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State and local health officials are advising residents to continue to protect themselves against mosquito bites due to the state's first human case of West Nile virus (WNV) this year. A resident of Dane County is the first person confirmed infected with the virus in the state in 2018.

The majority of WNV human cases in the state occur during the months of August and September. However, the risk of contracting WNV and other mosquito-borne illnesses is present anytime mosquitoes are active, so it is important for people to be vigilant about preventing mosquito bites throughout the summer and early fall.

Related: Mild winter means uptick in mosquitoes in Wisconsin

Related: Waukesha County bird tests positive for West Nile virus

In 2017, 51 human cases of WNV were reported in Wisconsin, the highest number since 2012. Eight of these cases occurred in Dane County, which was the highest number ever reported in the county.

The chances of a person contracting WNV are very low and most people infected with West Nile virus will not have any symptoms. Those who do become ill may develop a fever, headache, and rash that lasts a few days. Symptoms typically begin between three to 15 days after being bitten by an infected mosquito. In rare cases, WNV can cause severe disease with symptoms such as disorientation, tremors, convulsions, paralysis, inflammation of the brain, and coma. Older adults and people with weakened immune systems are at an increased risk of severe disease from the virus.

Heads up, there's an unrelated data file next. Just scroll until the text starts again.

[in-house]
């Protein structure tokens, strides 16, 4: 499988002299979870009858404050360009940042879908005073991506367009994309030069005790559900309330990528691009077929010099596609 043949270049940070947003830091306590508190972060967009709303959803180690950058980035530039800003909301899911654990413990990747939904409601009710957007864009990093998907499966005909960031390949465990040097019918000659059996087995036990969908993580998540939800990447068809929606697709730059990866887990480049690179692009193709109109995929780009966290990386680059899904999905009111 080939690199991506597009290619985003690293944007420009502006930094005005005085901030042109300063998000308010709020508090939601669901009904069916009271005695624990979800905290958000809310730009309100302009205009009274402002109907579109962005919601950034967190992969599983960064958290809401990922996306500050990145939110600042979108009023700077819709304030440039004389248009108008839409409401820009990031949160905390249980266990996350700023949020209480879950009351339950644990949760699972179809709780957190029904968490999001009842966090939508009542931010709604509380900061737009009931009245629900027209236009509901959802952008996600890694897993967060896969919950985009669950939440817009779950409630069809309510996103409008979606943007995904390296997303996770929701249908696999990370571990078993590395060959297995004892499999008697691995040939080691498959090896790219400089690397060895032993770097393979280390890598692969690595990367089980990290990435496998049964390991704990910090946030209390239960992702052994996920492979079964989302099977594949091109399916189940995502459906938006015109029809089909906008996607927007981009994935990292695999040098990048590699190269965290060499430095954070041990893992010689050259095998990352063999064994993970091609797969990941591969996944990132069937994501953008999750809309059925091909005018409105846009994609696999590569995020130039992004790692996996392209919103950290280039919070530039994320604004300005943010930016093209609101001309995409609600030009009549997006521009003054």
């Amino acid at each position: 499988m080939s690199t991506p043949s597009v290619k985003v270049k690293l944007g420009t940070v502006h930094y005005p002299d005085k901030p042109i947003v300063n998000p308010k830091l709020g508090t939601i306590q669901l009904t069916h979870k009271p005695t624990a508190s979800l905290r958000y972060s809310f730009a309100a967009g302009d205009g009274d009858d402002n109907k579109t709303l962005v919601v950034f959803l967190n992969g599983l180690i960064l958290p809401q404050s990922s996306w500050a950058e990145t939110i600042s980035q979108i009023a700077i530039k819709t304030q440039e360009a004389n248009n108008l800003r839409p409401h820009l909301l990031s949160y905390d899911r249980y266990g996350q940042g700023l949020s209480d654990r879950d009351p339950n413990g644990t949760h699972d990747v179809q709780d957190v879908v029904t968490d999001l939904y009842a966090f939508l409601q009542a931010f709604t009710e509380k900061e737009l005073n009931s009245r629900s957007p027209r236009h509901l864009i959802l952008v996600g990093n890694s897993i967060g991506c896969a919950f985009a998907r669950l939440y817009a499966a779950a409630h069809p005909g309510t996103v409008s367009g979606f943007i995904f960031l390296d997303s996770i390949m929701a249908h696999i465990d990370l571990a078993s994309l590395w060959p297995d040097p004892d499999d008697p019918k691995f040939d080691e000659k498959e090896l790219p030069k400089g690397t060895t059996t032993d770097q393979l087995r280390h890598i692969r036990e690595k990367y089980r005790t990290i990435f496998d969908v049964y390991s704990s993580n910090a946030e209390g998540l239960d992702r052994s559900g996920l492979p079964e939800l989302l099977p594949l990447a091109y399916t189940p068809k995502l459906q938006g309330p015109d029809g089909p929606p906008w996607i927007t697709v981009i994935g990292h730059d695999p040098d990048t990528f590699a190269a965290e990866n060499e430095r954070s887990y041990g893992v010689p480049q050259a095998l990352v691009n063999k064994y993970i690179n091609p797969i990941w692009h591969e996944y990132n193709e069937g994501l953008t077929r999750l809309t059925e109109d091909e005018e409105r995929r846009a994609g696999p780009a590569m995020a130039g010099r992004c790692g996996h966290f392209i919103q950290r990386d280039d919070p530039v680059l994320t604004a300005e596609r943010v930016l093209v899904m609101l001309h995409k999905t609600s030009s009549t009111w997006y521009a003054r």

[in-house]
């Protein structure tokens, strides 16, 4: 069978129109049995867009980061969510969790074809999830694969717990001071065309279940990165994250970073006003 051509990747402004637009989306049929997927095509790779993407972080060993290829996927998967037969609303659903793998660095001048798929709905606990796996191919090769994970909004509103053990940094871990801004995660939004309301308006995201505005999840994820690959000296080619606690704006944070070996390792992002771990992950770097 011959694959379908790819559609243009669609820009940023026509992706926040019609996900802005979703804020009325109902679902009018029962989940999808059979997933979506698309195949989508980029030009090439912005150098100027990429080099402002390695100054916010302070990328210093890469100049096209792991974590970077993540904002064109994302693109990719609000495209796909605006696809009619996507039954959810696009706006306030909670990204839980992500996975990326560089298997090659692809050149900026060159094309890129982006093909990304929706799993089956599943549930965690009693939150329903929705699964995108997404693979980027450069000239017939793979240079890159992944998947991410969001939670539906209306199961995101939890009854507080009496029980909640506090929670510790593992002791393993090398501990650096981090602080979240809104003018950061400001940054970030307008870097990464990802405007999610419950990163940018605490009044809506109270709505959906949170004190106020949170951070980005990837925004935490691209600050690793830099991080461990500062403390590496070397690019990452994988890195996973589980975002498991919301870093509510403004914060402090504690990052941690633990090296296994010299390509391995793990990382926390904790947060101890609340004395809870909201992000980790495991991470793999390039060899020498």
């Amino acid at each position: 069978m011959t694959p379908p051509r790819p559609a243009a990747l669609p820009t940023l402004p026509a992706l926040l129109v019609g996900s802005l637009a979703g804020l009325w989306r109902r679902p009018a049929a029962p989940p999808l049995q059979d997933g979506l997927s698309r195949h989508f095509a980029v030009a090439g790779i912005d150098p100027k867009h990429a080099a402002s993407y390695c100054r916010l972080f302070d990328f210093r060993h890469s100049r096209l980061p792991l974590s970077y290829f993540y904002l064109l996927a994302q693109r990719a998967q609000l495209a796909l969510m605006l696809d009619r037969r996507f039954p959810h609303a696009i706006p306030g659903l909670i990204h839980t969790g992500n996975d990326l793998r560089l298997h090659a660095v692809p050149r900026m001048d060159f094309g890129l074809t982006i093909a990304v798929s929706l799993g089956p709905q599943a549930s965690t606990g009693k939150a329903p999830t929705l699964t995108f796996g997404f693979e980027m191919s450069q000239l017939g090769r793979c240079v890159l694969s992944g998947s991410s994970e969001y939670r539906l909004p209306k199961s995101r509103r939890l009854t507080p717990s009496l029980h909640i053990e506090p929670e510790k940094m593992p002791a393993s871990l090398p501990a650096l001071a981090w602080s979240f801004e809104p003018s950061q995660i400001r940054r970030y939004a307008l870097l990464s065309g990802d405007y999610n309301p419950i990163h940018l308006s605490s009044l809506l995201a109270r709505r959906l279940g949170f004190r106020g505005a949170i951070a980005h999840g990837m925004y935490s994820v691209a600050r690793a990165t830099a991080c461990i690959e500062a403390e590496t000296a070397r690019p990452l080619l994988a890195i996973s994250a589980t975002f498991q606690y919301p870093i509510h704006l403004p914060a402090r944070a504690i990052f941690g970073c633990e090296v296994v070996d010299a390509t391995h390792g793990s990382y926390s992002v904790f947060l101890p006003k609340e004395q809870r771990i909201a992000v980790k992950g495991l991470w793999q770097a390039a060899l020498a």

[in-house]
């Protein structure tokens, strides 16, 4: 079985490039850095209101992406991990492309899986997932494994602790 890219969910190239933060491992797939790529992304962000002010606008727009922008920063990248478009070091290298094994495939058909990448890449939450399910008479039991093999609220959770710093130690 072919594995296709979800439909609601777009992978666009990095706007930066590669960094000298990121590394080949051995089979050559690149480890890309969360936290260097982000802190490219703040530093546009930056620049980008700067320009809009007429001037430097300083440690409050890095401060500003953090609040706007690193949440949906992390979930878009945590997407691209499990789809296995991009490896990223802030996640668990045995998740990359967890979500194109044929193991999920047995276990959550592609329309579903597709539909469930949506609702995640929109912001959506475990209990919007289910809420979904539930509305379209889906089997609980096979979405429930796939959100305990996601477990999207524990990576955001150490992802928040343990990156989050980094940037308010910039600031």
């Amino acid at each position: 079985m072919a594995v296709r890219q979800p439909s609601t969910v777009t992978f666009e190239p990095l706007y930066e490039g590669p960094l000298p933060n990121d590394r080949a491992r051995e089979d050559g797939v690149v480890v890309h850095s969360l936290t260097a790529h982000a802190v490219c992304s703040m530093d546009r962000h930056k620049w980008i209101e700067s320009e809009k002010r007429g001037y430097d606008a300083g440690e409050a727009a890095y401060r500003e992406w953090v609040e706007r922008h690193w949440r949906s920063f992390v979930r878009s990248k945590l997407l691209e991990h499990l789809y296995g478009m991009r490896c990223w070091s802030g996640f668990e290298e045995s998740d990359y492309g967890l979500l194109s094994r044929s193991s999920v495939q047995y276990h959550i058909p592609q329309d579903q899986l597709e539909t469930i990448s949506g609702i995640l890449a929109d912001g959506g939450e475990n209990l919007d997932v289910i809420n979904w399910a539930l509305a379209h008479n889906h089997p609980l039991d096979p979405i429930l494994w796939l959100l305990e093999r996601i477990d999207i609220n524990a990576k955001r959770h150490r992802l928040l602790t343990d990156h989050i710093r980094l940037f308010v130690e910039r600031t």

There is no specific treatment for West Nile virus other than to treat symptoms. If you think you have West Nile virus infection, contact your healthcare provider.

WNV is spread to people through the bite of an infected mosquito and is not transmitted person to person. Although few mosquitoes actually carry the virus, there a several things you can do to minimize your exposure and eliminate breeding grounds for mosquitoes. The Wisconsin Department of Health Services (DHS) and Public Health Madison & Dane County recommend the following:

  • Limit time spent outside at dawn and dusk, when mosquitoes are most active.
  • Apply an insect repellant with DEET, IR3535, picaridin, or oil of lemon eucalyptus to exposed skin and clothing.
  • Make sure window and door screens are in good repair to prevent mosquito entry.
  • Prevent mosquitoes from breeding by removing stagnant water from items around your property, such as tin cans, plastic containers, flower pots, discarded tires, roof gutters, and downspouts.
  • Turn over wheelbarrows, wading pools, boats, and canoes when not in use.
  • Change the water in bird baths and pet dishes at least every three days. Clean and chlorinate swimming pools, outdoor saunas, and hot tubs; drain water from pool covers.
  • Landscape to prevent water from pooling in low-lying areas, and trim tall grass, weeds, and vines since mosquitoes use these areas to rest during hot daylight hours.

DHS has monitored the spread of West Nile virus since 2001 among wild birds, horses, mosquitoes, and people. During 2002, the state documented its first human infections and 52 cases were reported that year. West Nile virus infections in humans have been reported from June through October.

The DHS Division of Public Health will continue surveillance for West Nile virus until the end of the mosquito season.

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